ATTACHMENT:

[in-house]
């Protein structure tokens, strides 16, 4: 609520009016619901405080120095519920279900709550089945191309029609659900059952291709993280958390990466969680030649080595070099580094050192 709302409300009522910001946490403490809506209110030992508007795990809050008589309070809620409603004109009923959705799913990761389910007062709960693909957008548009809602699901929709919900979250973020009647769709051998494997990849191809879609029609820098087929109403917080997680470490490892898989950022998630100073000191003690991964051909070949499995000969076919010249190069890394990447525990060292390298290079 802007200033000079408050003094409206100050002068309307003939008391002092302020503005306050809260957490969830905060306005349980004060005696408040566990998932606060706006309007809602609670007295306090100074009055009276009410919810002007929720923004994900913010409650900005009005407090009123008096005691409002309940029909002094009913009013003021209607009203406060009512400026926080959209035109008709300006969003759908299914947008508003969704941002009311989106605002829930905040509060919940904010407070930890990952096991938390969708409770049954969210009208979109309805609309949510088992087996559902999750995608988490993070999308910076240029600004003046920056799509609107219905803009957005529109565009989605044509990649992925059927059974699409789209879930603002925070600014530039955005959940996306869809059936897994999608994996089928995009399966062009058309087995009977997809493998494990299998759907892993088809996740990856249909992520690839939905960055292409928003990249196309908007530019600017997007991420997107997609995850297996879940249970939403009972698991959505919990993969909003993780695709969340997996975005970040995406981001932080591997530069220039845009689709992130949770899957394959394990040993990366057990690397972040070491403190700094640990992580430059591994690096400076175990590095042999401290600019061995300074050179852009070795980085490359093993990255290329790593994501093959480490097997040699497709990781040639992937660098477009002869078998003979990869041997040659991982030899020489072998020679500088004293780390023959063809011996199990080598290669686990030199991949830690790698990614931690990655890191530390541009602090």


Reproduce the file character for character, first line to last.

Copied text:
[in-house]
């Protein structure tokens, strides 16, 4: 609520009016619901405080120095519920279900709550089945191309029609659900059952291709993280958390990466969680030649080595070099580094050192 709302409300009522910001946490403490809506209110030992508007795990809050008589309070809620409603004109009923959705799913990761389910007062709960693909957008548009809602699901929709919900979250973020009647769709051998494997990849191809879609029609820098087929109403917080997680470490490892898989950022998630100073000191003690991964051909070949499995000969076919010249190069890394990447525990060292390298290079 802007200033000079408050003094409206100050002068309307003939008391002092302020503005306050809260957490969830905060306005349980004060005696408040566990998932606060706006309007809602609670007295306090100074009055009276009410919810002007929720923004994900913010409650900005009005407090009123008096005691409002309940029909002094009913009013003021209607009203406060009512400026926080959209035109008709300006969003759908299914947008508003969704941002009311989106605002829930905040509060919940904010407070930890990952096991938390969708409770049954969210009208979109309805609309949510088992087996559902999750995608988490993070999308910076240029600004003046920056799509609107219905803009957005529109565009989605044509990649992925059927059974699409789209879930603002925070600014530039955005959940996306869809059936897994999608994996089928995009399966062009058309087995009977997809493998494990299998759907892993088809996740990856249909992520690839939905960055292409928003990249196309908007530019600017997007991420997107997609995850297996879940249970939403009972698991959505919990993969909003993780695709969340997996975005970040995406981001932080591997530069220039845009689709992130949770899957394959394990040993990366057990690397972040070491403190700094640990992580430059591994690096400076175990590095042999401290600019061995300074050179852009070795980085490359093993990255290329790593994501093959480490097997040699497709990781040639992937660098477009002869078998003979990869041997040659991982030899020489072998020679500088004293780390023959063809011996199990080598290669686990030199991949830690790698990614931690990655890191530390541009602090």